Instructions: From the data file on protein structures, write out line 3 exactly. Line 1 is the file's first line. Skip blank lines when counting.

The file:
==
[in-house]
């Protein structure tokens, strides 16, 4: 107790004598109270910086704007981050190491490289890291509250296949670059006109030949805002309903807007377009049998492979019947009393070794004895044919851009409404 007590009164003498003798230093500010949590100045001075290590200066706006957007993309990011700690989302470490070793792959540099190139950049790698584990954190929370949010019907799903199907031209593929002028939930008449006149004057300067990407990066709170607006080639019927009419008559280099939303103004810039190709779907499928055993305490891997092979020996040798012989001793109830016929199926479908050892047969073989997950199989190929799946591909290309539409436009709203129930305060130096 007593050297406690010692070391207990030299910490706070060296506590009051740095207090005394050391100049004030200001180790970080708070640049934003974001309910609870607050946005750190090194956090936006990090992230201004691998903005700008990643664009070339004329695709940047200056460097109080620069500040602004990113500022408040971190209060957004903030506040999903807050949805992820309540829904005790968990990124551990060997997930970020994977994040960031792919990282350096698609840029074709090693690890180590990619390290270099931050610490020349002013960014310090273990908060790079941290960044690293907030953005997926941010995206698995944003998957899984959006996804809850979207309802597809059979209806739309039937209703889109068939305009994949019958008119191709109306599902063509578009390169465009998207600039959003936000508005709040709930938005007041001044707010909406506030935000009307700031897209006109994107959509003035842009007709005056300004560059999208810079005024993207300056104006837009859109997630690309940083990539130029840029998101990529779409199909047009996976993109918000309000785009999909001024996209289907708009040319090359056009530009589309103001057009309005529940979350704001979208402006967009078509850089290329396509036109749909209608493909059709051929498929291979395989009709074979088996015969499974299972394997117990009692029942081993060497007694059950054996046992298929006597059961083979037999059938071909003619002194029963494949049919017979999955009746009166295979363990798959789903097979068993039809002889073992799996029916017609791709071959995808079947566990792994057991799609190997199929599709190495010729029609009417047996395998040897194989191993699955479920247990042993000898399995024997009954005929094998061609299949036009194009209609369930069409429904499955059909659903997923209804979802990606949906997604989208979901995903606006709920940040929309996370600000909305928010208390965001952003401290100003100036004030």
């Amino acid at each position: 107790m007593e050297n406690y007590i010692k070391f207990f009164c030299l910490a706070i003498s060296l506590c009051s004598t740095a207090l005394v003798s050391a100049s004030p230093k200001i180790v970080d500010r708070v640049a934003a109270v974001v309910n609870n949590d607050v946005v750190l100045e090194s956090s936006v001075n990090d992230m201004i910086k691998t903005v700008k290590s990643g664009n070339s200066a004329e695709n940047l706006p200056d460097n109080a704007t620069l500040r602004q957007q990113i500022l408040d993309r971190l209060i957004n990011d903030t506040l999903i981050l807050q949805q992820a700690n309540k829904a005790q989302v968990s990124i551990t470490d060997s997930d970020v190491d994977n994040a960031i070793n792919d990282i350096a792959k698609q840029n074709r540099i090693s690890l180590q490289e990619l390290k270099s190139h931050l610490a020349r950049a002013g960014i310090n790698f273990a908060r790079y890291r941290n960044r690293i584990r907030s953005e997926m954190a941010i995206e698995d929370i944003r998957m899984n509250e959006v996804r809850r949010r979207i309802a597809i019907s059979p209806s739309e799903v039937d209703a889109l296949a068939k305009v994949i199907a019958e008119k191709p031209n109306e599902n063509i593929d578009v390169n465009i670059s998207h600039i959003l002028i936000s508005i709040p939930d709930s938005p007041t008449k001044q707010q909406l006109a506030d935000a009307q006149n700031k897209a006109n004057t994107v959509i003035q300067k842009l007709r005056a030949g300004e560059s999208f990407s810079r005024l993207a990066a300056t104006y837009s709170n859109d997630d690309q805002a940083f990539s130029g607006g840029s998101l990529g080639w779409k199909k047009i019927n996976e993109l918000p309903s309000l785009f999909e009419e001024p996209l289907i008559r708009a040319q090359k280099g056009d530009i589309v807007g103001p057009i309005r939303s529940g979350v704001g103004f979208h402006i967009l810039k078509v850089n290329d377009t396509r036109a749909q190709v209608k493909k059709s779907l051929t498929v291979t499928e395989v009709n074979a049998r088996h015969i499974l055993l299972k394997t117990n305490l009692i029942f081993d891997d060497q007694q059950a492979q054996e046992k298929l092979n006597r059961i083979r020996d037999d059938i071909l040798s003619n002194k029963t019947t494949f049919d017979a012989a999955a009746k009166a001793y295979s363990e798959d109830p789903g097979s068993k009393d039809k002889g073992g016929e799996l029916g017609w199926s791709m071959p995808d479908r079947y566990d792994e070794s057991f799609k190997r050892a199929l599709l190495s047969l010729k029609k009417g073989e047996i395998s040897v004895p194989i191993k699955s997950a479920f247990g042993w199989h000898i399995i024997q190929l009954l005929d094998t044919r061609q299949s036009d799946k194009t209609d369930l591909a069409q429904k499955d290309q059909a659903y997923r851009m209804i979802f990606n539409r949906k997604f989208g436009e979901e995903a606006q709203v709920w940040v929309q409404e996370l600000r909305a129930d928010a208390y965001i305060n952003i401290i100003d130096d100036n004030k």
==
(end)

């Amino acid at each position: 107790m007593e050297n406690y007590i010692k070391f207990f009164c030299l910490a706070i003498s060296l506590c009051s004598t740095a207090l005394v003798s050391a100049s004030p230093k200001i180790v970080d500010r708070v640049a934003a109270v974001v309910n609870n949590d607050v946005v750190l100045e090194s956090s936006v001075n990090d992230m201004i910086k691998t903005v700008k290590s990643g664009n070339s200066a004329e695709n940047l706006p200056d460097n109080a704007t620069l500040r602004q957007q990113i500022l408040d993309r971190l209060i957004n990011d903030t506040l999903i981050l807050q949805q992820a700690n309540k829904a005790q989302v968990s990124i551990t470490d060997s997930d970020v190491d994977n994040a960031i070793n792919d990282i350096a792959k698609q840029n074709r540099i090693s690890l180590q490289e990619l390290k270099s190139h931050l610490a020349r950049a002013g960014i310090n790698f273990a908060r790079y890291r941290n960044r690293i584990r907030s953005e997926m954190a941010i995206e698995d929370i944003r998957m899984n509250e959006v996804r809850r949010r979207i309802a597809i019907s059979p209806s739309e799903v039937d209703a889109l296949a068939k305009v994949i199907a019958e008119k191709p031209n109306e599902n063509i593929d578009v390169n465009i670059s998207h600039i959003l002028i936000s508005i709040p939930d709930s938005p007041t008449k001044q707010q909406l006109a506030d935000a009307q006149n700031k897209a006109n004057t994107v959509i003035q300067k842009l007709r005056a030949g300004e560059s999208f990407s810079r005024l993207a990066a300056t104006y837009s709170n859109d997630d690309q805002a940083f990539s130029g607006g840029s998101l990529g080639w779409k199909k047009i019927n996976e993109l918000p309903s309000l785009f999909e009419e001024p996209l289907i008559r708009a040319q090359k280099g056009d530009i589309v807007g103001p057009i309005r939303s529940g979350v704001g103004f979208h402006i967009l810039k078509v850089n290329d377009t396509r036109a749909q190709v209608k493909k059709s779907l051929t498929v291979t499928e395989v009709n074979a049998r088996h015969i499974l055993l299972k394997t117990n305490l009692i029942f081993d891997d060497q007694q059950a492979q054996e046992k298929l092979n006597r059961i083979r020996d037999d059938i071909l040798s003619n002194k029963t019947t494949f049919d017979a012989a999955a009746k009166a001793y295979s363990e798959d109830p789903g097979s068993k009393d039809k002889g073992g016929e799996l029916g017609w199926s791709m071959p995808d479908r079947y566990d792994e070794s057991f799609k190997r050892a199929l599709l190495s047969l010729k029609k009417g073989e047996i395998s040897v004895p194989i191993k699955s997950a479920f247990g042993w199989h000898i399995i024997q190929l009954l005929d094998t044919r061609q299949s036009d799946k194009t209609d369930l591909a069409q429904k499955d290309q059909a659903y997923r851009m209804i979802f990606n539409r949906k997604f989208g436009e979901e995903a606006q709203v709920w940040v929309q409404e996370l600000r909305a129930d928010a208390y965001i305060n952003i401290i100003d130096d100036n004030k």